Plaza growth gets go-ahead in Chatham

CHATHAM – The village Planning Board decided this week that the planned addition to the Chatham Plaza would have little or no negative impact on the local environment, clearing the way for the next step in the review of the project.

Also at its regular meeting Monday, April 16 the board heard from the owners of the large brick building on the roundabout at the top of Main Street, between River and Austerlitz Streets, about their renovation plans. Scott Wood, of MetzWood Harder Insurance, hopes to add five apartments and an office to the building. He and his engineer came to the planning board to discuss variances needed for some of the work. They plan to come back to the board for approval next month, and hopefully start work in late summer.

“I think it’s a wonderful improvement to our village,” said board member Aaron Gaylord.

Chatham Film Club President Sandi Knakal was also at the meeting to talk about façade upgrades planned for the Crandell Theatre. The Planning Board asked her to come back with paint color for approval.

The major item discussion of the night was the Chatham Plaza, which currently houses a 23,000-square-foot Price Chopper supermarket and several smaller retail spaces, including the Family Dollar Store and a large vacant storefront at the north end.

Doug Clark of Clark Engineering created site plans to show that his clients, the Hampshire Company based in New Jersey, want to expand the supermarket space to 40,000 square feet and eliminate one of the retail spaces. Much of the expansion not contained within the existing structure would be at the back of the building.

The “negative declaration,” which the board gave the project and means the board has determined the project would have no significant impact on the environment and the community. It is part of the state environmental review the board completed at its meeting last month. Once the board passed the motion to make the declaration, board members could start reviewing site plans for the proposed plaza expansion.

Part of the board’s motion calls for more screening in front of the plaza. The board went back and forth about the best plants to screen the site and they also talked about lighting and signs on the building.

Cheryl Roberts, special counsel to the Planning Board, read a letter from Town of Ghent Planning Board attorney Ted Gutterman asking the village require that Hampshire allow Price Chopper to build a sidewalk across Hampshire property to the village sidewalk along Route 66. That sidewalk would run along the highway in front of the Hampshire plaza and would connect the new store Price Chopper plans to build just south of the Hampshire plaza to the village.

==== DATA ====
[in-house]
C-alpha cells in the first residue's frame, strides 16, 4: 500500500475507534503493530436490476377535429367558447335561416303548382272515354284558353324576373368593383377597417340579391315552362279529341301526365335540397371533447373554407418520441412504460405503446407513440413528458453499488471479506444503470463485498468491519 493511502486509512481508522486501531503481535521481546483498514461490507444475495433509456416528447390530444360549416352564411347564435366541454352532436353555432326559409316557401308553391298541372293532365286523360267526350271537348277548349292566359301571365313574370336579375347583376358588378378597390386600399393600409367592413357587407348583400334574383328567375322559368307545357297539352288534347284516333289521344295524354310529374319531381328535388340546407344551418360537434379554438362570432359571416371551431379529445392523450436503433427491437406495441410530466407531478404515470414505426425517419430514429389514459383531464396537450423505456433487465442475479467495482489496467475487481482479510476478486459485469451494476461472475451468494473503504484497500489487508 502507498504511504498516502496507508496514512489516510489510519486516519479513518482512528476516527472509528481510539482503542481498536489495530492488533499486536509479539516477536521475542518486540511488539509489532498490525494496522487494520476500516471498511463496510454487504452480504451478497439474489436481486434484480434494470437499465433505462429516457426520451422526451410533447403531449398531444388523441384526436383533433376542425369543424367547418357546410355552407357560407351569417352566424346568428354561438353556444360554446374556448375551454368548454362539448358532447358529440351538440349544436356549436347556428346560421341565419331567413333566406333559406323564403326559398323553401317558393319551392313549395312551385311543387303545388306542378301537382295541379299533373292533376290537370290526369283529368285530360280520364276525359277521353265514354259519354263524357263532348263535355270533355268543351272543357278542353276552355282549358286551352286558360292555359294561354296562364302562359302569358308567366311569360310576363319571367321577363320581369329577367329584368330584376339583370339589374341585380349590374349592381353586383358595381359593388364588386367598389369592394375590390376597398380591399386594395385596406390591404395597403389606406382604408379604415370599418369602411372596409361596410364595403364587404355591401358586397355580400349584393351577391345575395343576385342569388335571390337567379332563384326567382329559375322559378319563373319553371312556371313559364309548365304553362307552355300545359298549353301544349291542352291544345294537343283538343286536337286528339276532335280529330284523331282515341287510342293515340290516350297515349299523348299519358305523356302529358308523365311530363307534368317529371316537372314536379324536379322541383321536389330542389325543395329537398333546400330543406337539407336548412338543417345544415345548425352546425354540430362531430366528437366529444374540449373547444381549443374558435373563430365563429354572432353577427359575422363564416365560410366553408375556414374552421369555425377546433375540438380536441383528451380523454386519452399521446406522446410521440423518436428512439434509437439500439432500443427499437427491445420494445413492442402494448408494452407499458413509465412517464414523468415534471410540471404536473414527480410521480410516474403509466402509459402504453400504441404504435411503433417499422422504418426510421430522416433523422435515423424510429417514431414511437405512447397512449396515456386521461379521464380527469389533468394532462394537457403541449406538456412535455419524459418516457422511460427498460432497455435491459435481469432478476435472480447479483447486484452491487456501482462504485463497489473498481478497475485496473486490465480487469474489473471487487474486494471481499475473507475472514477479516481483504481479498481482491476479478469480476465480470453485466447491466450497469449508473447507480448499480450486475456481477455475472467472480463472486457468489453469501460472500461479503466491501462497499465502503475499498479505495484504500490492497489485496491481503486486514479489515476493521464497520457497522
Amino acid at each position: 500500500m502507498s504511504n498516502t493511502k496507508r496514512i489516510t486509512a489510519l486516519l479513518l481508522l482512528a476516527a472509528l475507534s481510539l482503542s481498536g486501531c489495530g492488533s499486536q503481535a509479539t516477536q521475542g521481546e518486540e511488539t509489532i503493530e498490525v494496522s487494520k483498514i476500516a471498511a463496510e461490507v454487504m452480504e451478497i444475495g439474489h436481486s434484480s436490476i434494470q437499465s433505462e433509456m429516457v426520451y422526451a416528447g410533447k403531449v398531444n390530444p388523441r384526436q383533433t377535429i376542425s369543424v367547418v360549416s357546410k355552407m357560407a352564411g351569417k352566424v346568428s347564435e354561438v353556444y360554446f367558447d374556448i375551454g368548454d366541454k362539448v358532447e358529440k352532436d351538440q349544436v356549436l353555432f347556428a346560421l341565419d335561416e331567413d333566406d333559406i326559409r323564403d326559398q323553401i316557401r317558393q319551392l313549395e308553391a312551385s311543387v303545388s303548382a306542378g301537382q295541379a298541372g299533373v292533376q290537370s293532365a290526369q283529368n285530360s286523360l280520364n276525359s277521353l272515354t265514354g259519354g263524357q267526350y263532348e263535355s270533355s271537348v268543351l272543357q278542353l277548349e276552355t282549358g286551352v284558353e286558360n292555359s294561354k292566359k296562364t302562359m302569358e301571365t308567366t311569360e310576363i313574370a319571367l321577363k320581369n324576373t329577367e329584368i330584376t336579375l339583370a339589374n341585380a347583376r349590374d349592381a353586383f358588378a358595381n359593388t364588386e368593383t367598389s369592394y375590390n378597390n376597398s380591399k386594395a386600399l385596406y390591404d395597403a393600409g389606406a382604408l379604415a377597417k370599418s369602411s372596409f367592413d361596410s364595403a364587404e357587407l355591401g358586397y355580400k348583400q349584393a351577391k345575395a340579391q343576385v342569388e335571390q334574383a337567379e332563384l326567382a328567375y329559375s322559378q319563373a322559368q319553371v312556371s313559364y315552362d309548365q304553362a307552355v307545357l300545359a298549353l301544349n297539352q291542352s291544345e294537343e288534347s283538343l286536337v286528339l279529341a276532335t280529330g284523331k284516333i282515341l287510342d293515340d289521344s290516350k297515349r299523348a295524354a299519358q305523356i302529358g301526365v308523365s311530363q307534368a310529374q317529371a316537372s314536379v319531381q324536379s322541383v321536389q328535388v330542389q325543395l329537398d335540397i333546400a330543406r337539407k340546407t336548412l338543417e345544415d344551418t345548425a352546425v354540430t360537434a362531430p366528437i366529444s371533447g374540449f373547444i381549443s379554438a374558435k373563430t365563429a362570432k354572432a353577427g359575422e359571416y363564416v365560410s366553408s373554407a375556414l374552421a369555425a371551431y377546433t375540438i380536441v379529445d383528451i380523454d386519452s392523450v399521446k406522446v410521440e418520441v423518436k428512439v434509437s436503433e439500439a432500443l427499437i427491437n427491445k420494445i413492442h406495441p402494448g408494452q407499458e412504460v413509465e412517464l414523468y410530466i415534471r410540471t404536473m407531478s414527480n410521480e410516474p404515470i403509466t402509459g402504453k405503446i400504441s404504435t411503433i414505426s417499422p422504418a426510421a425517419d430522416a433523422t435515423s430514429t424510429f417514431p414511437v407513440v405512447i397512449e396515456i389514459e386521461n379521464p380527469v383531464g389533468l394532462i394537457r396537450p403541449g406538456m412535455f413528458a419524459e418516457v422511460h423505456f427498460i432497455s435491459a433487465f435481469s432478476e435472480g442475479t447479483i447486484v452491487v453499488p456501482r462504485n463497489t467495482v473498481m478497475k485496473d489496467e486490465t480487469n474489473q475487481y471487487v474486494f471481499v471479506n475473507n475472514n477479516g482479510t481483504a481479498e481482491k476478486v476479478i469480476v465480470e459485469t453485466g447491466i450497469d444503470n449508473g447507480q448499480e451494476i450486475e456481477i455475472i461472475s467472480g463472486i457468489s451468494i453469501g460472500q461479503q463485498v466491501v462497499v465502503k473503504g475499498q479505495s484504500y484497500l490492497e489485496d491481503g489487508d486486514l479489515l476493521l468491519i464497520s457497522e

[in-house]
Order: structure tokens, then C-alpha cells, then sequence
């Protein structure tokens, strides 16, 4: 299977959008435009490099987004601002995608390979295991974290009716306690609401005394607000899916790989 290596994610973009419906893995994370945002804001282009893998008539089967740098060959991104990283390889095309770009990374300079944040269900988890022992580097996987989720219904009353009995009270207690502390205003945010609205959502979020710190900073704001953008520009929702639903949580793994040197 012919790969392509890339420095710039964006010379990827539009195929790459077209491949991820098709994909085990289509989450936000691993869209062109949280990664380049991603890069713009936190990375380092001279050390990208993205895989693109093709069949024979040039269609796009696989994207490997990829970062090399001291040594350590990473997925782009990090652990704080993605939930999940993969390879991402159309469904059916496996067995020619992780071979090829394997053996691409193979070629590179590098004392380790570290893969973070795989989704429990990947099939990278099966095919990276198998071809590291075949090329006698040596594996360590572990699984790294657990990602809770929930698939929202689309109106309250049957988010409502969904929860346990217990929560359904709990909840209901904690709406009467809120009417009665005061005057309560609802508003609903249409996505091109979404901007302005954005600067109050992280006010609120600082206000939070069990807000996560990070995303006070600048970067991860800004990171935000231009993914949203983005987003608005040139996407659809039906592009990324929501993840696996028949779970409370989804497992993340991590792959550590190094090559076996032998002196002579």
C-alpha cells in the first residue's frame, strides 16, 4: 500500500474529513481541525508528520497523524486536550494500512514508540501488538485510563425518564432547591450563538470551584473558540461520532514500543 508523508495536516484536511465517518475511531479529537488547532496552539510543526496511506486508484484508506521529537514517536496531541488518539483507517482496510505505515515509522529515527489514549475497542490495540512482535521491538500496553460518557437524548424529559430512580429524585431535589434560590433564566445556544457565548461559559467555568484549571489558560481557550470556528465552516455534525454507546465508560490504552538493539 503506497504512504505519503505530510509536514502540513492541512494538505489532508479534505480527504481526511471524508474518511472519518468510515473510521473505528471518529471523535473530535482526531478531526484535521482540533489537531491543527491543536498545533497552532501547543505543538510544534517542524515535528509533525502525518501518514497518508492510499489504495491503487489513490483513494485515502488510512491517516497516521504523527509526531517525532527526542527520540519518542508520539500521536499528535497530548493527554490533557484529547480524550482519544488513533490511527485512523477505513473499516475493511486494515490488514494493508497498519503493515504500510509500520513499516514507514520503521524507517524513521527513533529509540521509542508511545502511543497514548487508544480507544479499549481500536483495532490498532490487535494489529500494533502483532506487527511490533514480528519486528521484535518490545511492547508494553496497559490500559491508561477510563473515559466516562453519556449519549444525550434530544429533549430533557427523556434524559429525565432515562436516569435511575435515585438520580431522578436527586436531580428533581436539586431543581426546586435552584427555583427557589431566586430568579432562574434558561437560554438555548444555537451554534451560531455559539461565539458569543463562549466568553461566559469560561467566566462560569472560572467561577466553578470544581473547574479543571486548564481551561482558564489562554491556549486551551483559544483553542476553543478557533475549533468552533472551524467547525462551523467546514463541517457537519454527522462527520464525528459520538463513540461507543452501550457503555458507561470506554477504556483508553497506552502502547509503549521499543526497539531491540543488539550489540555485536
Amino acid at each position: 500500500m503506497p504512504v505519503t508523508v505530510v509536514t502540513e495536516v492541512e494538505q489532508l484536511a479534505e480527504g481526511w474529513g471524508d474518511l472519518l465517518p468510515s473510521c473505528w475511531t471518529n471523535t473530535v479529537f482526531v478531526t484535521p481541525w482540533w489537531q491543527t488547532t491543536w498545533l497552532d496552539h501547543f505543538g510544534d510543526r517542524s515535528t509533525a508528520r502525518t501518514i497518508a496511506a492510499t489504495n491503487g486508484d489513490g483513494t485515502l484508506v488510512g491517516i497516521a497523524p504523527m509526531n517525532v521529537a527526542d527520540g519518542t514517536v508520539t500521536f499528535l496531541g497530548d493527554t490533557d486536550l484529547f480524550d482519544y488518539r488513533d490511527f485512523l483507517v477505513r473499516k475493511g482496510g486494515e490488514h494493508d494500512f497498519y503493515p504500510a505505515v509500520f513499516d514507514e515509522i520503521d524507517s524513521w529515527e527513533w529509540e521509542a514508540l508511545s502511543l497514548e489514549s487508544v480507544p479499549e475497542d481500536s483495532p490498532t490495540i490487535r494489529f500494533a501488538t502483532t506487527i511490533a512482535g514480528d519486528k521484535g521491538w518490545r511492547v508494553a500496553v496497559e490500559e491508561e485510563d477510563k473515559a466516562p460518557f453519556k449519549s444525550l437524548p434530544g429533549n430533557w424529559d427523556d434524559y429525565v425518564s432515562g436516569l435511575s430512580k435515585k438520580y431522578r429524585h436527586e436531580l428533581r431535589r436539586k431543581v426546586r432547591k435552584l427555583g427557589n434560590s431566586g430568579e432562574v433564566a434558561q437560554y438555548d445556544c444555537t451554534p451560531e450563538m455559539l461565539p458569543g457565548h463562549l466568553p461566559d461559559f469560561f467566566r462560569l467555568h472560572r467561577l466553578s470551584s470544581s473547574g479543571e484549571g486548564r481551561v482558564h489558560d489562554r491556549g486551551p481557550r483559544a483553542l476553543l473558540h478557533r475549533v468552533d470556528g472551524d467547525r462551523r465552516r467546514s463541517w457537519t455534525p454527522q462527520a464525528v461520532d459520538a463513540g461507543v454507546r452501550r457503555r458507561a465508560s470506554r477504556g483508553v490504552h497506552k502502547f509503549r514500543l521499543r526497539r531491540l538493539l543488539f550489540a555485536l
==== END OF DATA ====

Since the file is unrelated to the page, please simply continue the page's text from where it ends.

Mr. Clark said that Hampshire has added to its site plans a 10-foot-wide space in front of the plaza for the Harlem Valley Rail Trail. The trail would include split rail fencing but not a paved sidewalk.

“I think this would look a lot nicer here,” said Planning Board Chairman Dan Herrick of the tail rather than a sidewalk.

Board member Steve Piazza said that he was confident after a meeting with representatives from the Rail Trail group that the trail will be built. “They will make it no matter who pays for it,” he said of the funding the trail the project. Price Chopper as volunteered to pay for a sidewalk that would connect their new store to the Plaza and the village. The supermarket chain, owned by the Golub Company of Schenectady, also has plans for the Rail Trail to pass through its property.

Public hearing is still open for comments on the addition. The Hampshire plaza representatives will be back in front of the village Planning Board next month to seek approval for updated site plans.

The next planning board meeting is Monday, May 21 at 7:30 p.m. at the Tracy Memorial in Chatham.

To contact reporter Emilia Teasdale email .

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